– Yeah, so this is really cool. This is around having a workflow pause, perhaps indefinitely waiting for an event. And the three events are a page visited, a form submitted or a property value changed. And when you think about property value changed, you could basically change a property based on just about anything that you can think of. So as long as you can catch that and switch it. So this is gonna be exciting. I only saw this I think yesterday. So I haven’t actually played around to build out an example, just full disclosure. I don’t normally like to mention stuff in the show if I haven’t actually built anything with it yet. But one of the ones I’m looking at is really around onboarding. You can imagine onboarding sequences here, where you build a welcome, possibly a nurture, but wait for them to do something. You could even use this internally staff, make sure they visit a page, go and view something, pick something, property changes. Okay, next sent email in a sequence or create a task. All kinds of things could happen. So you might even… The possibilities are endless. So even just chatting about them, you think about some of them, people wanna nurture workflow, they come back, they wait until I visit another page that connects a task that goes off to sales and then something else triggers. So lots of opportunity here. And as we build these out, I almost wanna make a shot each show, which will be this episode’s delay until the event scenario shot. I just reckon there’s gonna be so many useful ways to use this new workflow action.
– Now, Craig, you hired a really interesting one was onboarding and checking to see if people had visited particular pages on your site. And I think that’s a really good example because I know for a fact, we always think about people externally to our businesses utilizing our site, but what about people internally to our businesses that actually know what’s going on when website updates are happening or pricing changes take place. Are they actually onboard or they’re looking at stuff? So this is actually a really good way to maybe trigger something off when that takes place. Now Craig, the HubSpot sales feature of the week. And we’ve discussed this in the last two episodes of the last episode.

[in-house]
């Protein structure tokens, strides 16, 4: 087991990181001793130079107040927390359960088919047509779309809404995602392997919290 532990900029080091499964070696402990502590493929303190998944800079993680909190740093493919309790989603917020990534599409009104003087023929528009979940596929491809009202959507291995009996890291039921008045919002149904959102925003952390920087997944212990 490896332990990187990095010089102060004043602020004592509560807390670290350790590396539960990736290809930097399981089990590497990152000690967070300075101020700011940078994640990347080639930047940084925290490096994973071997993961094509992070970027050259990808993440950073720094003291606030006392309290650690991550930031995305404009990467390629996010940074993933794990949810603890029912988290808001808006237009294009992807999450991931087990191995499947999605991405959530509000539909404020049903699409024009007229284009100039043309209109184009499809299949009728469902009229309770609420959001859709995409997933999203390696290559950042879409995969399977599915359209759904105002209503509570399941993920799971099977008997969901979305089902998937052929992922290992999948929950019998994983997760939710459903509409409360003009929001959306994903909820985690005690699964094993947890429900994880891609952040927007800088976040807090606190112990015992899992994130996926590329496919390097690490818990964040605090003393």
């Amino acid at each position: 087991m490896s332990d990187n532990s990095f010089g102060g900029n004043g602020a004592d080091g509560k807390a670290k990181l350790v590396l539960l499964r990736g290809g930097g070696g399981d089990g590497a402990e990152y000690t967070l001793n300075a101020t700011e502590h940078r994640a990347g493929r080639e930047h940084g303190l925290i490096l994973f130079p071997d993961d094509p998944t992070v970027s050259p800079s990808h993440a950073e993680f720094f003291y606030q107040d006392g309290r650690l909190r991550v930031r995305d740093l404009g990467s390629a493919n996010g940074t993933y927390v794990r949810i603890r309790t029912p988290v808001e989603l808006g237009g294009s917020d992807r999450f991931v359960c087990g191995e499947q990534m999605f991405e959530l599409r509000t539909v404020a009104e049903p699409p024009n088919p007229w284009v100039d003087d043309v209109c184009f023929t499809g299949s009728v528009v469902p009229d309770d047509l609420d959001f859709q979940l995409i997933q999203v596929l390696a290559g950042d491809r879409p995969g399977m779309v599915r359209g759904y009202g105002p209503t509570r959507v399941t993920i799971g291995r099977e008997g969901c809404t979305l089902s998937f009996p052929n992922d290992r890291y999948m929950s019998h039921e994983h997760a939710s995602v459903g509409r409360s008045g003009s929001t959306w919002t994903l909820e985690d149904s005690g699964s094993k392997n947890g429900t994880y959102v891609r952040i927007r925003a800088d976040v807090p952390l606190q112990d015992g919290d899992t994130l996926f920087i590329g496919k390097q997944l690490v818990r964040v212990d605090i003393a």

– Yeah, they’re speaking of AI from GPT-3 in the opening instance. I wonder if HubSpot’s gonna embrace that as part of what you’re about to discuss further.
– That’s right. So listen, as we spoke about HubSpot AI being enabled on your inbox. Now the previous episode we turned it on, we had a little bit of a gotcha, especially if your account was already preexisting. Now on new accounts, I think when you connect it, it might automatically happen. But we’ve had it running and it got me excited because it’s saved inputting data like job title, addresses, telephone numbers, et cetera, into the contact record. And I’ve actually got a screenshot of where the HubSpot AI has intervened and filled out all of those details. And I tell you what I’ve been talking to all of our customers and clients and showing this to them, especially all the sales guys, and they’re cheering. They’re so excited. So I know it’s working and listeners, if you haven’t turned this on in your portal, just go and do it. It takes a whole of two minutes and get it started because I think you’ll find some benefits from there.
– The thing I really like about this, and you’ve got this in screenshot in the show notes, is the source. So you can tell which properties have actually been changed by HubSpot AI. ‘Cause that was my question. I was wondering, okay, great, it’s doing this stuff behind the scenes. How do you actually know what it’s done? And of course I shouldn’t have been concerned. It’s right there. It’s marked in the source and next to each property change.
– All right, Craig, onto the HubSpot stumper of the week.